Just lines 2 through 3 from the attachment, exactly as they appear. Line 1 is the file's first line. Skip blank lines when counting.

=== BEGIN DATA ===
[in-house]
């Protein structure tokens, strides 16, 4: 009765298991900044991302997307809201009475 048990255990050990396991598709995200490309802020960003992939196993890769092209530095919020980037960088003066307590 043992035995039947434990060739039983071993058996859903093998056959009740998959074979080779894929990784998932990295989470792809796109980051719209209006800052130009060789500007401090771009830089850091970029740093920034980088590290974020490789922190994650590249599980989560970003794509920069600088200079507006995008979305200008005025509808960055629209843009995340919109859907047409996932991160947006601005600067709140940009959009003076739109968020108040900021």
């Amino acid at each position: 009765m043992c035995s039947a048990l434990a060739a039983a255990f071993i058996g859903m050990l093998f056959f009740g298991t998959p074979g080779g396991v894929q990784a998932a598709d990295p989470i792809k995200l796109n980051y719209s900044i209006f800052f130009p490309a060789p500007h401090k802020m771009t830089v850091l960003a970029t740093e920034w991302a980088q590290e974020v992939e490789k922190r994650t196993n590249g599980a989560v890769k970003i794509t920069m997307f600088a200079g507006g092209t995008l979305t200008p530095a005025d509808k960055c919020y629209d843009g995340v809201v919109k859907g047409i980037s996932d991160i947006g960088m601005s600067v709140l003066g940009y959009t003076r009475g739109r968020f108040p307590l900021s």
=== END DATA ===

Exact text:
């Protein structure tokens, strides 16, 4: 009765298991900044991302997307809201009475 048990255990050990396991598709995200490309802020960003992939196993890769092209530095919020980037960088003066307590 043992035995039947434990060739039983071993058996859903093998056959009740998959074979080779894929990784998932990295989470792809796109980051719209209006800052130009060789500007401090771009830089850091970029740093920034980088590290974020490789922190994650590249599980989560970003794509920069600088200079507006995008979305200008005025509808960055629209843009995340919109859907047409996932991160947006601005600067709140940009959009003076739109968020108040900021």
């Amino acid at each position: 009765m043992c035995s039947a048990l434990a060739a039983a255990f071993i058996g859903m050990l093998f056959f009740g298991t998959p074979g080779g396991v894929q990784a998932a598709d990295p989470i792809k995200l796109n980051y719209s900044i209006f800052f130009p490309a060789p500007h401090k802020m771009t830089v850091l960003a970029t740093e920034w991302a980088q590290e974020v992939e490789k922190r994650t196993n590249g599980a989560v890769k970003i794509t920069m997307f600088a200079g507006g092209t995008l979305t200008p530095a005025d509808k960055c919020y629209d843009g995340v809201v919109k859907g047409i980037s996932d991160i947006g960088m601005s600067v709140l003066g940009y959009t003076r009475g739109r968020f108040p307590l900021s």